FIFA says the charges related to “displaying a political image” and “political displays” by spectators.

Report: USMNT’s Arriola drawing transfer interest abroad, in MLS

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Paul Arriola’s motor was constantly running as the United States men’s national team claimed its sixth Gold Cup title, and it could drive him all the way from Club Tijuana to Europe or a prime spot on an MLS roster.

There’s a snag, though.

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Arriola is reportedly wanted by Real Salt Lake and clubs in both the Netherlands and Portugal, but the LA Galaxy has what Goal.com describes a “dubious homegrown player” claim on Arriola, who participated in a minimal of practices with the Galaxy when he was younger.

As you’ll see below, there isn’t much “homegrown” about it and, to its critics, it is peak MLS monopolized tomfoolery. Here’s how Goal describes it:

“He was already a U.S. youth national team player when he traveled the 120 miles from Chula Vista to take part in a handful of training sessions with the LA Galaxy academy and eventually the Galaxy first team.

“The Galaxy are believed to hold a homegrown player claim on Arriola, and would have the right of first refusal on making Arriola an offer if he comes to MLS. The Galaxy’s current salary-cap situation might not allow them to make a serious bid for Arriola.”

But… here’s how the Galaxy described his choosing to sign for TJ instead of a pro deal from LA in 2013:

“It’s a little disappointing,” Galaxy technical director Jovan Kirovski told MLSsoccer.com by phone on Friday. “He went through our system, we offered him a contract and he decided to move on and go somewhere else. But that’s going to happen. It’s something that has happened before, and it’s something that will happen again.”

Arriola’s response in the same article? “I thank the Galaxy for giving me a wonderful opportunity to train with their first team and be a part of their first team which really taught me a lot.” That doesn’t read as much like he “went through their system.” He played in at least one U-18 game, debuting in October 2012, did more training with TJ in December 2012, and signed for the Mexican side in May 2013.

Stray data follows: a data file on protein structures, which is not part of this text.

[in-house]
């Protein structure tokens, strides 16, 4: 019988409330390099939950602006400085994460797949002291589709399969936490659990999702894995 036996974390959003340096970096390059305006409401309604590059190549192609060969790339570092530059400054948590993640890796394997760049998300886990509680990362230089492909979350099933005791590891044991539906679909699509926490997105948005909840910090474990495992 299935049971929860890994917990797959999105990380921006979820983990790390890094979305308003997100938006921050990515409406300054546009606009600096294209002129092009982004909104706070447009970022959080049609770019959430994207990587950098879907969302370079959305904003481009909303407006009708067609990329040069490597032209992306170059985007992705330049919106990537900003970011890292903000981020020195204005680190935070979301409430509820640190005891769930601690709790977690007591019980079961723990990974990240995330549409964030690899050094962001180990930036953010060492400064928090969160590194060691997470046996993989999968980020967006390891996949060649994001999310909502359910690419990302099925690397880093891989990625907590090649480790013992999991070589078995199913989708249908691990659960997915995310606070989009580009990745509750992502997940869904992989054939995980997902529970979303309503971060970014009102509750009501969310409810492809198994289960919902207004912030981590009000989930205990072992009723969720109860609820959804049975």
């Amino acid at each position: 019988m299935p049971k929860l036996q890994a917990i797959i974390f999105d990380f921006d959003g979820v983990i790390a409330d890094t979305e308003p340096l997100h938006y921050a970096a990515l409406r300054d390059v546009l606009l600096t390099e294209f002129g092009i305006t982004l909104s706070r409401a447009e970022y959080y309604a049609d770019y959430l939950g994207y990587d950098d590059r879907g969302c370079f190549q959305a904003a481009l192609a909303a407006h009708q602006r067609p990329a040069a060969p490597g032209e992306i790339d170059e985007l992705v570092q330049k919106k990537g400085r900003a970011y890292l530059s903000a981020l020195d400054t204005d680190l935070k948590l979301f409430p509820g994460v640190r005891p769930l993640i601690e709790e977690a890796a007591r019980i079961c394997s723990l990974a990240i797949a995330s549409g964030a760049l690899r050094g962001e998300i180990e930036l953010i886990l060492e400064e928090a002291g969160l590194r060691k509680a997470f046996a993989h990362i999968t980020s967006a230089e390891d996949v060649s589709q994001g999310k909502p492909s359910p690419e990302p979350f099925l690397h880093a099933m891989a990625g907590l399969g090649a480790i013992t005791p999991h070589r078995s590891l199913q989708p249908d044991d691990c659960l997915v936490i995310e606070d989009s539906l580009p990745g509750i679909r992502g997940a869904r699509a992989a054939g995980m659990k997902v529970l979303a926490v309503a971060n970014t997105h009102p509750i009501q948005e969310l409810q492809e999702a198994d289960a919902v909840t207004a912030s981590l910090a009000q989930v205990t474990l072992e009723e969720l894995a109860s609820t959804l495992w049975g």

Should that qualify him as Homegrown?

https://www.transfermarkt.com/paul-arriola/leistungsdaten/spieler/189876

Did Arriola spent significant time with LA, or is it possible the Galaxy might reap rewards from having an already established youth national teamer to practice when he was a kid? Whether you’re okay with that or not, consider that it encourages clubs to pilfer rights without actually registering or training the player.

Not to mention there is no guarantee that playing in the Netherlands or Portugal will be better for his development than MLS. Benfica or Ajax and potential action in European tournaments? Maybe. NAC Breda or Tondela? Maybe not.

Nevermind the quagmire that is American youth soccer clubs’ not earning money from transfer fees, the Arriola drama seems baseless. We don’t know the Galaxy will hold the player hostage, but they would actually be depriving MLS of a talent, as LA would theoretically get nothing should TJ sell him to a European club.

In any event, check out Arriola’s use chart from Tijuana and you’ll see why he’s valued by Bruce Arena as well as his suitors. He’s a Swiss Army Knife. Here’s hoping Tinseltown doesn’t stop him from a proper next step (assuming he’s ready to leave Liga MX).